Texas lost five rigs drilling for oil and gas this week, leading the nationwide decline of eight active drilling rigs.
Rigs actively drilling for oil fell by five, while the amount of rigs seeking natural gas slipped by two. Another undescribed miscellaneous rig also was taken out of service. Apart from Texas, Oklahoma dipped by three rigs and Louisiana lost two. Texas saw a decline of three rigs, while North Dakota and Louisiana also had small dips. Only New Mexico added multiple new rigs, growing by four, according to weekly data collected by Houston energy services firm Baker Hughes, a GE company.
There are now 858 rigs drilling for oil with more than half of them – 476 – situated in the booming Permian Basin in West Texas and New Mexico. There are exactly 187 gas-seeking rigs and just one miscellaneous rig, creating a total rig count of 1,046.
The total count is up from an all-time low of 404 rigs in May 2016.
The next most active area after the Permian is South Texas’ Eagle Ford shale with 81 rigs and then Oklahoma’s Cana-Woodford shale with 71 rigs. Texas is home to 523 rigs overall – exactly half of the nation’s total – while Oklahoma is second with 138 rigs. New Mexico is next with 103 rigs, surpassing the triple-digit threshold for the first time in years.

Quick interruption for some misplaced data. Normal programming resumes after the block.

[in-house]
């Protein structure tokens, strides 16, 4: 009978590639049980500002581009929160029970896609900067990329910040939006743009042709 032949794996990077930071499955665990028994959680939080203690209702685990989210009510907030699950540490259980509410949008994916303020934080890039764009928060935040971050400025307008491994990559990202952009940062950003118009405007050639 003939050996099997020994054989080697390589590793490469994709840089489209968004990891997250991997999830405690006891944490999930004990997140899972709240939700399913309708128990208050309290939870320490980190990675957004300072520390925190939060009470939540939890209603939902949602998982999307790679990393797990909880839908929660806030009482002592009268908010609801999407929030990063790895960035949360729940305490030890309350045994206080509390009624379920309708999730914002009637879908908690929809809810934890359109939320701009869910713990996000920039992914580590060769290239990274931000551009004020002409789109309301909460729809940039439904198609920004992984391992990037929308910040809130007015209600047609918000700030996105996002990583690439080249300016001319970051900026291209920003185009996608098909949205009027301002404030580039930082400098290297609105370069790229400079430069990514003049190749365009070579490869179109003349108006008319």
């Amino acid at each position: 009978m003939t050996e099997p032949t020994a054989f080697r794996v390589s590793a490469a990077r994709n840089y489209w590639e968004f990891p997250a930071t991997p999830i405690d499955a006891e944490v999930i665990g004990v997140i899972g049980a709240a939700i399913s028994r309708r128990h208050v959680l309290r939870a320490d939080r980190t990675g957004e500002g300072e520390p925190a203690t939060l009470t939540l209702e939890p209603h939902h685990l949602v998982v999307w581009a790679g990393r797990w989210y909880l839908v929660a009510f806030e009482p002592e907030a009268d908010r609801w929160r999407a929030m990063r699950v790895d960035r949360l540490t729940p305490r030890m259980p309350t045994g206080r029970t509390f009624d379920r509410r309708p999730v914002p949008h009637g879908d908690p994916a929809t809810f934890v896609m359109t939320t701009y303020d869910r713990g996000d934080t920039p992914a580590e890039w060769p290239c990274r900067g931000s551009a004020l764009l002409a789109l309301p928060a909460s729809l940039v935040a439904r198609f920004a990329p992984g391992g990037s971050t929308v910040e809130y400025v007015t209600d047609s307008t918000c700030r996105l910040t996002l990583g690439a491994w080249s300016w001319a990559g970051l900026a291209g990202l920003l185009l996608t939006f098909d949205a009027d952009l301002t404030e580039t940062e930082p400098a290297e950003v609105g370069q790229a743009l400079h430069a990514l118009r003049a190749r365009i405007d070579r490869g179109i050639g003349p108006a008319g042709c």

With this week’s dip, the oil rig count is down 47 percent from its peak of 1,609 in October 2014, before oil prices began plummeting. However, rigs today are able to drill more wells than before and to deeper depths to produce more oil and gas. That’s largely why the U.S. is producing record volumes of both crude oil and natural gas.
This article first appeared on the Houston Chronicle – an Energy Voice content partner. For more from the Houston Chronicle click here.